Part of the WFMT Radio Network

Archives: August 2014

Top Tracks: A Green and Pleasant Land

Top Picks from the British Isles

We asked and you delivered! These are the choice picks from our Facebook page, thanks to our well-versed listeners. Special thanks to Michael Rosin for compiling this blog post.

Best British Symphony:

Ralph Vaughan Williams' Symphony 5 is the Best British Symphony -
Friends, what an honor it is to finally write about this symphony. One
of my favorites since high school, there was a point in my life when I
became obsessed with this symphony, especially the third movement -
listening to it every night before I went to bed. This piece
represents the zenith of Ralph Vaughan Williams' pastoral music.
Written during the entire duration of World War II, the piece is a war
symphony, meant to evoke the landscape of England, at one of the most
threatening and terrifying times in Great Britain's history. Themes
throughout the symphony are derived from an opera Vaughan Williams
composed earlier, entitled "The Pilgrim's Progress."
I've decided to share the life-changing third movement. This
British composer wrote his most beautiful piece during the worst
bombing of the UK. This piece does not appear on any soundtrack, nor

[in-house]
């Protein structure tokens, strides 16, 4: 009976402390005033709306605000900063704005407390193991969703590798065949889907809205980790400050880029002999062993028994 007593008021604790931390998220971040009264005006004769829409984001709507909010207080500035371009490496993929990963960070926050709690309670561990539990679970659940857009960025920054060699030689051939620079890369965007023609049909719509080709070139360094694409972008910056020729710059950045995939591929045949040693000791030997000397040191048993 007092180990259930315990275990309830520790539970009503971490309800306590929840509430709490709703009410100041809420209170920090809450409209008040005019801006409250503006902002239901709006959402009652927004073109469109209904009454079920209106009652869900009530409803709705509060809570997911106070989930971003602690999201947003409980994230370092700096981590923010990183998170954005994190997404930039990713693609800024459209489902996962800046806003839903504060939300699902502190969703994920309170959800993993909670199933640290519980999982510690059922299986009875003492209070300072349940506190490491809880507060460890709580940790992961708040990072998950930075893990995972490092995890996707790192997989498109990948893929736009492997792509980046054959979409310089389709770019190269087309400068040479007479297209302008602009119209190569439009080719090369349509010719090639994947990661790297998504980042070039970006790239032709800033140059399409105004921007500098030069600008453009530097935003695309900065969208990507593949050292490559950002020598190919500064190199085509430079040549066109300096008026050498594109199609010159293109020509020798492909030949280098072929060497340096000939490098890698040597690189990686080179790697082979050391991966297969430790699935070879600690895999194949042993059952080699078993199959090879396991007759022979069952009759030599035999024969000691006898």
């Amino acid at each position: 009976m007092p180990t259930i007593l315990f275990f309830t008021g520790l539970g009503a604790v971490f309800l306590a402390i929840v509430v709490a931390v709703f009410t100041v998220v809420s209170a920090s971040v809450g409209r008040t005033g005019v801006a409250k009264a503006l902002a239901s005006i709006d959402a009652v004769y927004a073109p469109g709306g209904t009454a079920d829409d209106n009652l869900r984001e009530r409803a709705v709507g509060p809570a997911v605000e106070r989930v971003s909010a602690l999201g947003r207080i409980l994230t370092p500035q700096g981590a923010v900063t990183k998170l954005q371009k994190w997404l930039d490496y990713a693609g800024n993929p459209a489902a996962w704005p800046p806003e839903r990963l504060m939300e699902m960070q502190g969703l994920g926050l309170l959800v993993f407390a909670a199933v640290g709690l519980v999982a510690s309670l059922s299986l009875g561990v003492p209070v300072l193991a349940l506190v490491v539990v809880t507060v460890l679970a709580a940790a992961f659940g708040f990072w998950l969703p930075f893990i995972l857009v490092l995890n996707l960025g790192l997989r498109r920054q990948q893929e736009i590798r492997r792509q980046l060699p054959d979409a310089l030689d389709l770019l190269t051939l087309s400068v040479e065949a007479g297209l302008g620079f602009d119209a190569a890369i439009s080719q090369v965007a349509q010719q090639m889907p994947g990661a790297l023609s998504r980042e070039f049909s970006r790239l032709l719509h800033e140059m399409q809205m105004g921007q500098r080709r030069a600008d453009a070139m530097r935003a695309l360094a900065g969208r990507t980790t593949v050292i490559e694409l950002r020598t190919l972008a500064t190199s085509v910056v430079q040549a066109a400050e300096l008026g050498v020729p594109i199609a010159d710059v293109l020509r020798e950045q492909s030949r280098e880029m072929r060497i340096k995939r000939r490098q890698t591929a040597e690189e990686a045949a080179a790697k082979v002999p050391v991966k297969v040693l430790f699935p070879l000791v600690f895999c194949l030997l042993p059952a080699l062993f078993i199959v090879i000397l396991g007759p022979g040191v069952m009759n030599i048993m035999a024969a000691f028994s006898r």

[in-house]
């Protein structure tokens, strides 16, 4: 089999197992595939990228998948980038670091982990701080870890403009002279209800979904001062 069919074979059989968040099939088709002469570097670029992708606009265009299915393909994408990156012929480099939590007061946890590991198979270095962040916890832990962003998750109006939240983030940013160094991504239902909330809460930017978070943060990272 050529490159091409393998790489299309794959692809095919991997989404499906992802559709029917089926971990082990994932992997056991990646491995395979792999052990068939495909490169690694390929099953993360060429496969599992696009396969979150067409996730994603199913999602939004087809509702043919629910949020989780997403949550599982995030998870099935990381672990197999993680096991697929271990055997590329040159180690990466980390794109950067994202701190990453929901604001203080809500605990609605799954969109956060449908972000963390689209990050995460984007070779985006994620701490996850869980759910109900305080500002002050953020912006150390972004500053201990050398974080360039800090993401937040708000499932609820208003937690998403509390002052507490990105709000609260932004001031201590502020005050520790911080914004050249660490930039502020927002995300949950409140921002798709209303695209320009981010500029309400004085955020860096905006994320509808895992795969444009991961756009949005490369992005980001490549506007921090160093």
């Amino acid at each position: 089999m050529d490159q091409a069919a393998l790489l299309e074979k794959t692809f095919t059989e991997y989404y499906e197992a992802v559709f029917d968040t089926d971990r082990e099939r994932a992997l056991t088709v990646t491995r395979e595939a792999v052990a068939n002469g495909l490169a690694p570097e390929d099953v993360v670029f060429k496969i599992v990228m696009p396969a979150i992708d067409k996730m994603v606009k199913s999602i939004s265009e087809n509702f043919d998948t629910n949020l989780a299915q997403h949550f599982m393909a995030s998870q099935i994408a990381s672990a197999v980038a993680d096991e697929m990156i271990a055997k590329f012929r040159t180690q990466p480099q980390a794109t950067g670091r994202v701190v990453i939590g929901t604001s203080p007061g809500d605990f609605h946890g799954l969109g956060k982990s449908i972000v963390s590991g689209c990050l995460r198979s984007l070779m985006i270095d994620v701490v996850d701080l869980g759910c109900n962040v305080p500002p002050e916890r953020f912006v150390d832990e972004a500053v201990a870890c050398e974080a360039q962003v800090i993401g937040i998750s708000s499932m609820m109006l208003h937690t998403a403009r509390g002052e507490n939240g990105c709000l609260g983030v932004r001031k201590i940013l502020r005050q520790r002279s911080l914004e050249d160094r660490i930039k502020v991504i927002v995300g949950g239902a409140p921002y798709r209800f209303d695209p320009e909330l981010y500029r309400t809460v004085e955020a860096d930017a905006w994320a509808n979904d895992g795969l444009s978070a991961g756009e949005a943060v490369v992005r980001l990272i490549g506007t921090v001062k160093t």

in any commercial. Please listen to the whole thing - I promise it's
nothing like anything you've ever heard before.

Sir Adrian Boult and the London Philharmonic Orchestra (arguably the
most authentic recording, being that Boult and Vaughan Williams were
good friends).

Best British Opera:

Benjamin Britten's "Peter Grimes" is the Best British Opera -
"Peter Grimes" is a staple in Great Britain's operatic canon. The
opera was inspired by a poem of the same title. The poem was written
by George Crabbe and inspired Britten deeply, since both men were
natives of Suffolk. It premiered in London on June 7, 1945.
Britten's partner, Peter Pears, played the title role for it's first
performance - he was also a key figure throughout the opera's creation
and production. There was an orchestral suite published separately
entitled "Four Sea Interludes" which captures many of the important